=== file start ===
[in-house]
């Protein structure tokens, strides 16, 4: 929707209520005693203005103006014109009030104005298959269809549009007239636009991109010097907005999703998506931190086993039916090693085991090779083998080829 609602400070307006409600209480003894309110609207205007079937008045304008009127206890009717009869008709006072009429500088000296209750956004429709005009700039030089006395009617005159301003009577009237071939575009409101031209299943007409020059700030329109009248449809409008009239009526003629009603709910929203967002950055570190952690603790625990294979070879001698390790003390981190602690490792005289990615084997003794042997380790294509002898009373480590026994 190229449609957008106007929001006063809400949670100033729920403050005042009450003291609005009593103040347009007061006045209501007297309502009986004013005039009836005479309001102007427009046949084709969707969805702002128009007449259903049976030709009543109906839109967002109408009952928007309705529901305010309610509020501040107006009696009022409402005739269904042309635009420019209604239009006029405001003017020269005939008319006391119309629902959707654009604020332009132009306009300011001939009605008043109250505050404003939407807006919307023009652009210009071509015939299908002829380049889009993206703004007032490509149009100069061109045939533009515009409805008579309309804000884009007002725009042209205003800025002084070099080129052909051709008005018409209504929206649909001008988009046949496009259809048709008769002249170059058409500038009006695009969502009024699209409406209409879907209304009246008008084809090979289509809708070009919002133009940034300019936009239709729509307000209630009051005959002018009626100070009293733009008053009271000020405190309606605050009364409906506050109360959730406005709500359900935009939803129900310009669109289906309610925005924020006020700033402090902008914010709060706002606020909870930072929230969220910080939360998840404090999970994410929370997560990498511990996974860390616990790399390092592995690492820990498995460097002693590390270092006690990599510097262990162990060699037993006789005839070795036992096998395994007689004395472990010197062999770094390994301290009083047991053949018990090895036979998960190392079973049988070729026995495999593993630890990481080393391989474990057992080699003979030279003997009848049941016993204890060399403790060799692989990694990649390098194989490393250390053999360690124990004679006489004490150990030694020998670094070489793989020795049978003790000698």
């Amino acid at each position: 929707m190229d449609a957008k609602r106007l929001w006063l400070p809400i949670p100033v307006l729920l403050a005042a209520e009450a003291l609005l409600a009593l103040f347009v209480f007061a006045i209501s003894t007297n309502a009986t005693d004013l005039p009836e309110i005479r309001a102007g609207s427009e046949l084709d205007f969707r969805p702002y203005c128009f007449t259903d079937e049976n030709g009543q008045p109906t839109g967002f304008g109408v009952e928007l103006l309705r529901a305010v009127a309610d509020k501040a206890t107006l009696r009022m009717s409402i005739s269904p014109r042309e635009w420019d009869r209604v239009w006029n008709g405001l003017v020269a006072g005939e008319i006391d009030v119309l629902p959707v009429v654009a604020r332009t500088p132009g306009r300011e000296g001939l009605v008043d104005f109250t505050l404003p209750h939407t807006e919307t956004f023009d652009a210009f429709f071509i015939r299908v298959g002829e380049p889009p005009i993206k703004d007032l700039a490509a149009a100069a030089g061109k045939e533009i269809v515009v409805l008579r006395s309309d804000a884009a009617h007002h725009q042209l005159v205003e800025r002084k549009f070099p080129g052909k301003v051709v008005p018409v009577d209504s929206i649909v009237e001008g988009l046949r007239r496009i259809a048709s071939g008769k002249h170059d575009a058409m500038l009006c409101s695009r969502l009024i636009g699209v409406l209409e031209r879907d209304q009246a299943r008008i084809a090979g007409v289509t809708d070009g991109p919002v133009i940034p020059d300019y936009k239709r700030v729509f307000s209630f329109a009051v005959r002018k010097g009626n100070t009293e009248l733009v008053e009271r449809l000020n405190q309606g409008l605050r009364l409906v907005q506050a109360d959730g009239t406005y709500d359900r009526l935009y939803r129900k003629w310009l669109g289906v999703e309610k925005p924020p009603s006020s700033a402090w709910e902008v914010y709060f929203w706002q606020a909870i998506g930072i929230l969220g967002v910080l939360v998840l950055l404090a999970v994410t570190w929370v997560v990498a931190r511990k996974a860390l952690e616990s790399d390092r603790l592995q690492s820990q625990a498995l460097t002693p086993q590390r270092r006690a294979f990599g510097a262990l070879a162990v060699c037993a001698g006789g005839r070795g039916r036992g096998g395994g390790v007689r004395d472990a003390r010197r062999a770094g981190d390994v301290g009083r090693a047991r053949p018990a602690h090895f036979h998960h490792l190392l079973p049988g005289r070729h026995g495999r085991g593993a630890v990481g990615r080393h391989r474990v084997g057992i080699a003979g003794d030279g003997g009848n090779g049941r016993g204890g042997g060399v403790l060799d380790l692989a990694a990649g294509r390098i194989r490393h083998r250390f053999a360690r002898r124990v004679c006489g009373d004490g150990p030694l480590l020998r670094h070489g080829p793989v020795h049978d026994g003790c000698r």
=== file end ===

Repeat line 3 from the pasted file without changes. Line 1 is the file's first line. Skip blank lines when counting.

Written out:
């Amino acid at each position: 929707m190229d449609a957008k609602r106007l929001w006063l400070p809400i949670p100033v307006l729920l403050a005042a209520e009450a003291l609005l409600a009593l103040f347009v209480f007061a006045i209501s003894t007297n309502a009986t005693d004013l005039p009836e309110i005479r309001a102007g609207s427009e046949l084709d205007f969707r969805p702002y203005c128009f007449t259903d079937e049976n030709g009543q008045p109906t839109g967002f304008g109408v009952e928007l103006l309705r529901a305010v009127a309610d509020k501040a206890t107006l009696r009022m009717s409402i005739s269904p014109r042309e635009w420019d009869r209604v239009w006029n008709g405001l003017v020269a006072g005939e008319i006391d009030v119309l629902p959707v009429v654009a604020r332009t500088p132009g306009r300011e000296g001939l009605v008043d104005f109250t505050l404003p209750h939407t807006e919307t956004f023009d652009a210009f429709f071509i015939r299908v298959g002829e380049p889009p005009i993206k703004d007032l700039a490509a149009a100069a030089g061109k045939e533009i269809v515009v409805l008579r006395s309309d804000a884009a009617h007002h725009q042209l005159v205003e800025r002084k549009f070099p080129g052909k301003v051709v008005p018409v009577d209504s929206i649909v009237e001008g988009l046949r007239r496009i259809a048709s071939g008769k002249h170059d575009a058409m500038l009006c409101s695009r969502l009024i636009g699209v409406l209409e031209r879907d209304q009246a299943r008008i084809a090979g007409v289509t809708d070009g991109p919002v133009i940034p020059d300019y936009k239709r700030v729509f307000s209630f329109a009051v005959r002018k010097g009626n100070t009293e009248l733009v008053e009271r449809l000020n405190q309606g409008l605050r009364l409906v907005q506050a109360d959730g009239t406005y709500d359900r009526l935009y939803r129900k003629w310009l669109g289906v999703e309610k925005p924020p009603s006020s700033a402090w709910e902008v914010y709060f929203w706002q606020a909870i998506g930072i929230l969220g967002v910080l939360v998840l950055l404090a999970v994410t570190w929370v997560v990498a931190r511990k996974a860390l952690e616990s790399d390092r603790l592995q690492s820990q625990a498995l460097t002693p086993q590390r270092r006690a294979f990599g510097a262990l070879a162990v060699c037993a001698g006789g005839r070795g039916r036992g096998g395994g390790v007689r004395d472990a003390r010197r062999a770094g981190d390994v301290g009083r090693a047991r053949p018990a602690h090895f036979h998960h490792l190392l079973p049988g005289r070729h026995g495999r085991g593993a630890v990481g990615r080393h391989r474990v084997g057992i080699a003979g003794d030279g003997g009848n090779g049941r016993g204890g042997g060399v403790l060799d380790l692989a990694a990649g294509r390098i194989r490393h083998r250390f053999a360690r002898r124990v004679c006489g009373d004490g150990p030694l480590l020998r670094h070489g080829p793989v020795h049978d026994g003790c000698r």